Dvořák wrote his Sixth Symphony for the conductor Hans Richter and the Vienna Philharmonic Orchestra in 1880, but the prejudices of certain members of the orchestra towards the Czechs and their unwillingness to allow the inclusion of a new work by a new Czech composer so soon after the successful performance in 1879 of the third Slavonic Rhapsody allowed Adolf Cech, once the composers colleague in the St. Cecilia Orchestra during student days, to give the first performance in Prague early in 1881. The following year August Manns conducted the symphony at a Crystal Palace concert in London, and Richter added a further London performance of the work he had commissioned three weeks later. The first Vienna performance was given in 1883 by Wilhelm Gericke for the Gesellschaft der Musikfreunde. The symphony is scored for the usual pairs of woodwind instruments, four horns, a pair of trumpets, three trombones and tuba, timpani and strings.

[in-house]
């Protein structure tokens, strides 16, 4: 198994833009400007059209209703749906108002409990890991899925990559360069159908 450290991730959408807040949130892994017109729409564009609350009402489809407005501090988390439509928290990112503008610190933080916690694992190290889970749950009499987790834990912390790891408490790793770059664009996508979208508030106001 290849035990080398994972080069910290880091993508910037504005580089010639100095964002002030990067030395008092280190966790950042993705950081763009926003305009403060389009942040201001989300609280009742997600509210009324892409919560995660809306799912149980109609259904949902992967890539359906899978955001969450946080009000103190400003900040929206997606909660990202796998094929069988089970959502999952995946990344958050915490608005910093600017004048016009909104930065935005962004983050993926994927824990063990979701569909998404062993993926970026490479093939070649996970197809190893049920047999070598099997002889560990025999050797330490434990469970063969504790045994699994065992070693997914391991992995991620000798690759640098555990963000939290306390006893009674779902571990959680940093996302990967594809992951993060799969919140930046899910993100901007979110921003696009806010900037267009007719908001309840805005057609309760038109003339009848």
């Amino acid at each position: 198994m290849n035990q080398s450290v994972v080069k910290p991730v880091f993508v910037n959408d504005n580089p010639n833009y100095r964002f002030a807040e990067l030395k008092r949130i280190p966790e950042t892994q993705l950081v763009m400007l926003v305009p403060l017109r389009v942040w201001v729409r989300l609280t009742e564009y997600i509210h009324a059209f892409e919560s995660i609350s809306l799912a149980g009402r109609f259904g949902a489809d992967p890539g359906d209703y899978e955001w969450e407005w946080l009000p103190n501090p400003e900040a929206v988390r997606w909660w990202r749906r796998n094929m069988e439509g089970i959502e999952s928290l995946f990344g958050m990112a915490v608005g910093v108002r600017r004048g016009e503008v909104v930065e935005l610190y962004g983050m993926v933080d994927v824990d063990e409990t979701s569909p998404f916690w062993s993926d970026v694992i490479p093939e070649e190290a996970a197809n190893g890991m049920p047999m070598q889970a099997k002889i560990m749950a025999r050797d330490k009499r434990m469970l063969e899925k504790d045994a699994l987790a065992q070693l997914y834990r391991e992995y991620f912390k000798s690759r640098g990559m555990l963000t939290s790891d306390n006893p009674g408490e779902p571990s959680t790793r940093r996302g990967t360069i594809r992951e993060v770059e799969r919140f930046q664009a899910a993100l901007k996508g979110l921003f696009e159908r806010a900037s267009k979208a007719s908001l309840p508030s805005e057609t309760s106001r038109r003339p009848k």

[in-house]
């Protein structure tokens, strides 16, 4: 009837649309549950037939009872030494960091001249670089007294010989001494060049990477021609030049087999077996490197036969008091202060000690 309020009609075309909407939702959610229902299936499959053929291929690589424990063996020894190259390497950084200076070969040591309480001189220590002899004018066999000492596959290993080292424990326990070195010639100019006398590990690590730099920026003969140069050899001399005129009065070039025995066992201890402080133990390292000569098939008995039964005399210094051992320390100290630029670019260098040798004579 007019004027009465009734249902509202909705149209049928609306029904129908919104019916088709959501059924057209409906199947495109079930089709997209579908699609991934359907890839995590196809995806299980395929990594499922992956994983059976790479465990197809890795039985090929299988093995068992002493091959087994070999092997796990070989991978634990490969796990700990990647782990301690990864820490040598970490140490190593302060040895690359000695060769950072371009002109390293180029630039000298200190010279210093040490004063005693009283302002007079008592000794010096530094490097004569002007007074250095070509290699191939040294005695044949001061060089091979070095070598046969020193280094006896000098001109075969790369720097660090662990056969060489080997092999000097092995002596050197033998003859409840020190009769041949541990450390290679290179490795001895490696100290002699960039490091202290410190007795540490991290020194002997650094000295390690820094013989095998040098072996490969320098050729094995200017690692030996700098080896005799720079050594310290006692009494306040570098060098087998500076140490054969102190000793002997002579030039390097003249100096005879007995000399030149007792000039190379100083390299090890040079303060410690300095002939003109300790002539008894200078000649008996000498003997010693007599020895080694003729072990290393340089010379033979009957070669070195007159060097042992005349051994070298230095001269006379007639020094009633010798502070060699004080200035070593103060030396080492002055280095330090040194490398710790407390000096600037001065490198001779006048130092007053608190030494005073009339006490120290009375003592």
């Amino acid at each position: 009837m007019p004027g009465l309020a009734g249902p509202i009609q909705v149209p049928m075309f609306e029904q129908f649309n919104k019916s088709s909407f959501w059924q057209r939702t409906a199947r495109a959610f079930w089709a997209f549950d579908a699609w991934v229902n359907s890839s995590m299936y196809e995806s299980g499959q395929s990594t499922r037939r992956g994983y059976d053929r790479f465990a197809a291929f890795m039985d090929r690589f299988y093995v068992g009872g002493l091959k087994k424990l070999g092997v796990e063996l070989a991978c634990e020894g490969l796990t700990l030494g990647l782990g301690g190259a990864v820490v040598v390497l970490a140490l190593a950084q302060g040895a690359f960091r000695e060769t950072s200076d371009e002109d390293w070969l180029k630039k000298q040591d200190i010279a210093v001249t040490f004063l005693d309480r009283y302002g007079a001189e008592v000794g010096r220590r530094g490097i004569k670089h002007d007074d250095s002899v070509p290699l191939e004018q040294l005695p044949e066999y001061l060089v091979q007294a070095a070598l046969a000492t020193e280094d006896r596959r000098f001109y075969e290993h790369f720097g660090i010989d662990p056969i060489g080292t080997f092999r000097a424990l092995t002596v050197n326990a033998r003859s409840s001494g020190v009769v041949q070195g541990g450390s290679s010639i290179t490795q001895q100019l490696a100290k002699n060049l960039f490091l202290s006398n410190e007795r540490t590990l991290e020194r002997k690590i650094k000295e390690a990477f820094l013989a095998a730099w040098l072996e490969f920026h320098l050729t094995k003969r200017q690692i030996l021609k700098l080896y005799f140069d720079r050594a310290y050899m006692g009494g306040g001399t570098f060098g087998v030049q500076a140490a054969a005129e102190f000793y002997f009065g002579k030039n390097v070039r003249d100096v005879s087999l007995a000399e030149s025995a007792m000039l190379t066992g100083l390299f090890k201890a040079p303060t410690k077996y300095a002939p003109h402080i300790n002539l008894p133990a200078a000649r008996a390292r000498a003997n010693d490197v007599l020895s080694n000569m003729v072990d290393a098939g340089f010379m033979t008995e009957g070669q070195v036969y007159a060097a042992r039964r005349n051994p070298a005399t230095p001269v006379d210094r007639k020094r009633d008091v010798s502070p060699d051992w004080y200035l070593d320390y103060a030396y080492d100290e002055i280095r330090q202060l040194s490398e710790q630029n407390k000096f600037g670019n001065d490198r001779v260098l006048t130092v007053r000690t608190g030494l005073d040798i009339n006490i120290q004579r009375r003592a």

Attention has been drawn to similarities between the D major Symphony and the symphony by Brahms in the same key, although Dvorak's work bears the indelible stamp of his own genius at its height and may be heard as a tribute to the man who had earlier given him timely help in his career. The symphony opens with repeated accompanying chords played by horns and divided violas, above which the principal theme gradually appears. There is a superb slow movement in the key of B flat, followed by a scherzo bearing the subtitle furiant, a Czech peasant dance, with a contrasting trio, pierced by the piccolo in pastoral mood. The strings open the finale with a long drawn Brahmsian theme, joined by the wind and swelling soon to triumphant dimensions in a thoroughly satisfying conclusion.